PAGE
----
Domperidone and breastfeeding

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The prescription of domperidone should be avoided in the following situations (1-3);

  • where either mother or baby has any evidence of cardiac abnormalities and specifically arrhythmia 
  • is receiving other medications known to prolong QT interval or potent CYP3A4 inhibitors e.g. quinolone antibiotics, ketoconazole (fluconazole may also be considered a risk), macrolide antibiotics, SSRI antidepressants, tricyclic antidepressants, salbutamol(4)
  • where severe hepatic impairment has been identified in mother or baby
  • where either mother or baby has  high or low levels of potassium, or low levels of magnesium (4)

Before prescribing domperidone other measures to increase milk supply should be in place. These include an assessment by someone skilled in breastfeeding support alongside expressing both breasts, at least 8 times in 24 hours including overnight.  The maximum dose as a galactagogue should be 10mg three times a day. This prescription should be reviewed at 7 days and further prescriptions should be considered at a reducing dose. 

Mothers should be counselled as to the adverse effects of domperidone (abdominal cramping, dry mouth, depressed mood and headache) and advised to report any changes in their baby’s behaviour immediately

Domperidone is a drug prescribed for nausea and vomiting. It also speeds emptying of the gut (prokinetic). Until September 2014 it was sold over the counter in the UK. It is not licensed for any indication in the USA because of concerns about arrhythmia. Domperidone has been prescribed off label for babies with reflux.

Following a European Review by PRAC (1) the MHRA updated their advice on the prescription of domperidone in May 2014 (5) (Appendix 1). They advise that domperidone is associated with a small increased risk of serious cardiac side effects. These have been reported predominantly in over 60s who had cardiac problems, were taking other drugs which also cause arrhythmia or were taking a dose of domperidone greater than 10mg three times a day (6, 7).

However:

  • We know that breastfeeding and breastmilk are important for optimal health long and short term for mother and baby
  • We have research that domperidone increases prolactin levels and milk volume in mothers who have delivered pre term babies and are producing insufficient milk (9-16)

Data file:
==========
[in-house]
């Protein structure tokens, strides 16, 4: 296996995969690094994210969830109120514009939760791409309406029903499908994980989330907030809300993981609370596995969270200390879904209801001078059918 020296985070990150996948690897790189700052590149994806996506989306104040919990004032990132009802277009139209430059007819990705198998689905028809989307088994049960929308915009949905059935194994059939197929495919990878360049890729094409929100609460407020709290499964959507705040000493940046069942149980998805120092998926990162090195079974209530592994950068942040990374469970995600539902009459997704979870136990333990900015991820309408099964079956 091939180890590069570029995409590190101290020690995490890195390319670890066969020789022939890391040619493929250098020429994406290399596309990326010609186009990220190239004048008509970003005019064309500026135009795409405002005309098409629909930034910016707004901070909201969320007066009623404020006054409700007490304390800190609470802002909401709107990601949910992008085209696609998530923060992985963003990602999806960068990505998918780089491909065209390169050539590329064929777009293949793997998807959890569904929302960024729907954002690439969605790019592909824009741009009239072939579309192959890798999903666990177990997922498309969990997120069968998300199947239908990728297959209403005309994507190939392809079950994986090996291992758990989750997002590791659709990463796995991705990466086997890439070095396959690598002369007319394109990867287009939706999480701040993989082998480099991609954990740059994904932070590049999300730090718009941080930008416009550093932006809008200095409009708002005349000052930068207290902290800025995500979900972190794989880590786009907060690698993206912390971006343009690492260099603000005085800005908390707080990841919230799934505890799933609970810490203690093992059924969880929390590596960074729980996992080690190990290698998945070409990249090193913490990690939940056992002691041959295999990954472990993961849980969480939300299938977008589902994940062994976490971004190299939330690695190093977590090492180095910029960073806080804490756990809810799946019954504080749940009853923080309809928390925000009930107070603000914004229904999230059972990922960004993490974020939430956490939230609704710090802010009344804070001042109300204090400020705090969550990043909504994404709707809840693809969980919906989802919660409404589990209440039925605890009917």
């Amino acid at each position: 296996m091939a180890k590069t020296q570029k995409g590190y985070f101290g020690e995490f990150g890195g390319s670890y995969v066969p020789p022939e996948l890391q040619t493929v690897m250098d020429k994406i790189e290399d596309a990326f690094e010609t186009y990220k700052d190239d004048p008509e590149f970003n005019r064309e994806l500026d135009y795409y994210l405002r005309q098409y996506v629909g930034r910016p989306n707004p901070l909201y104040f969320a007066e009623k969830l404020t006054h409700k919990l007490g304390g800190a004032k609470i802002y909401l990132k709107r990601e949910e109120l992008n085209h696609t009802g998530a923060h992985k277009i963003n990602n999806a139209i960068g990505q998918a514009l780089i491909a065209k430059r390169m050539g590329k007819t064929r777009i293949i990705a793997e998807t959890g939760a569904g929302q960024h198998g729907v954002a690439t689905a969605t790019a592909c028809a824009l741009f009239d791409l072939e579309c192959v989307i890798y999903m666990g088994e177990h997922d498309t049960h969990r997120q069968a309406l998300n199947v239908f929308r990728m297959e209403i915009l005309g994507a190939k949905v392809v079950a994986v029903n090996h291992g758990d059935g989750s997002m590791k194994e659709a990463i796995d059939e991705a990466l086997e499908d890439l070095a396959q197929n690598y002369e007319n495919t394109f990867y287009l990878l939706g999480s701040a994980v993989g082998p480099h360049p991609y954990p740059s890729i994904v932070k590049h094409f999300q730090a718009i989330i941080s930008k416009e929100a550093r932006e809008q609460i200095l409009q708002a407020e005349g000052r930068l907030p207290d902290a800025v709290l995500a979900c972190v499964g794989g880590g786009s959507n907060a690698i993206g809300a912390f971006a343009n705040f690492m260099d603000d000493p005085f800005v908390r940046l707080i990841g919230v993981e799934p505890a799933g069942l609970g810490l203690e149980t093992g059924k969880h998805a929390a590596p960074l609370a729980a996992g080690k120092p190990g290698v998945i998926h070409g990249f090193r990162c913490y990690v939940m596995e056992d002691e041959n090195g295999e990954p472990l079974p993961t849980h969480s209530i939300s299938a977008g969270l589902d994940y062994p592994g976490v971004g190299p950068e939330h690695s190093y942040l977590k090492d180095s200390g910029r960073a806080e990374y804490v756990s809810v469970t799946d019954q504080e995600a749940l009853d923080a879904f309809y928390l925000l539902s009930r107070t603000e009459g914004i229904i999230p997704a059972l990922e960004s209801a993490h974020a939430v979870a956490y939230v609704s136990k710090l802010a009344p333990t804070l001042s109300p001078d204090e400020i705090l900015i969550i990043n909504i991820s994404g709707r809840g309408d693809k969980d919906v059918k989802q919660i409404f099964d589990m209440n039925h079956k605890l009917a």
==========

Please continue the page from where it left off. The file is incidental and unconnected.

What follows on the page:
• We have data on the levels of domperidone entering breastmilk and can be confident that these are very low (14-17)
  • We do not have research suggesting that domperidone causes risks to otherwise healthy, young women who are breastfeeding (8-16)
  • The consensus statement of breastfeeding experts from Canada is that adverse effects to domperidone given to increase lactation are exceptionally rare (8)

So individual prescribing decisions should be made bearing in mind the recommendations of MHRA and the risk to mother and baby of not establishing full lactation  

Side effects

Other than those identified by MHRA, side effects are rare – they include stomach cramps, dry mouth, headache and occasionally domperidone is associated with depressed mood (although less than metoclopramide).

Evidence of effectiveness

Domperidone has been used as a galactagogue (to increase milk supply), use for which is off-label, utilising its effect of increasing prolactin. Studies have predominantly been around use in mothers of preterm infants who are struggling to establish lactation 2 to 4 weeks after delivery. The studies have shown that domperidone is effective in increasing breastmilk production. Very small amounts of domperidone pass into breastmilk. The amount depending on the dose that the mother takes. Decision to prescribe for domperidone is the responsibility of the person signing the prescription. This document aims to provide sufficient information for individual decision making bearing in mind the risk to the mother and baby of not breastfeeding compared to the possible risk of the drug. There is no evidence of increased risk to health young women who do not fall into any of the at risk categories (8) 

“Of the thousands of mothers the authors of this statement have collectively treated with domperidone for the purposes of breastfeeding support, no one is aware of a single case of maternal death from ventricular arrhythmia. In fact, Health Canada’s Canada Vigilance Program has confirmed that between 1965 and 2011, there were no cardiac-related deaths reported among women taking Domperidone”

Osadchy (9) reviewed 3 randomised controlled trials (DaSilva (10), Campbell-Yeo (11) and Petrolagia(12)) involving a total of 78 participants. The results showed a relative increase in breastmilk production of 74.72% over placebo. The study periods varied between 7 and 14 days. Only one study (Petrolagia(12)) referred to lactation counselling prior to prescription of medication or placebo. No follow up data on outcomes after the study period are available.

Fig. 1 Milk volume as a function of dose
(Reproduced from Knoppert (13)

Knoppert(13) studied pre-terms to determine the optimal dosage of domperidone as a galactagogue randomising women to a regime of 10 or 20mg three times a day for 4 weeks. Following the study period the dose was tapered to a twice daily then daily regime before stopping. At the end of 4 weeks there was no statistically significant difference in the increased milk volumes between the 2 groups but the study was not powered to demonstrate this because of the number of women involved.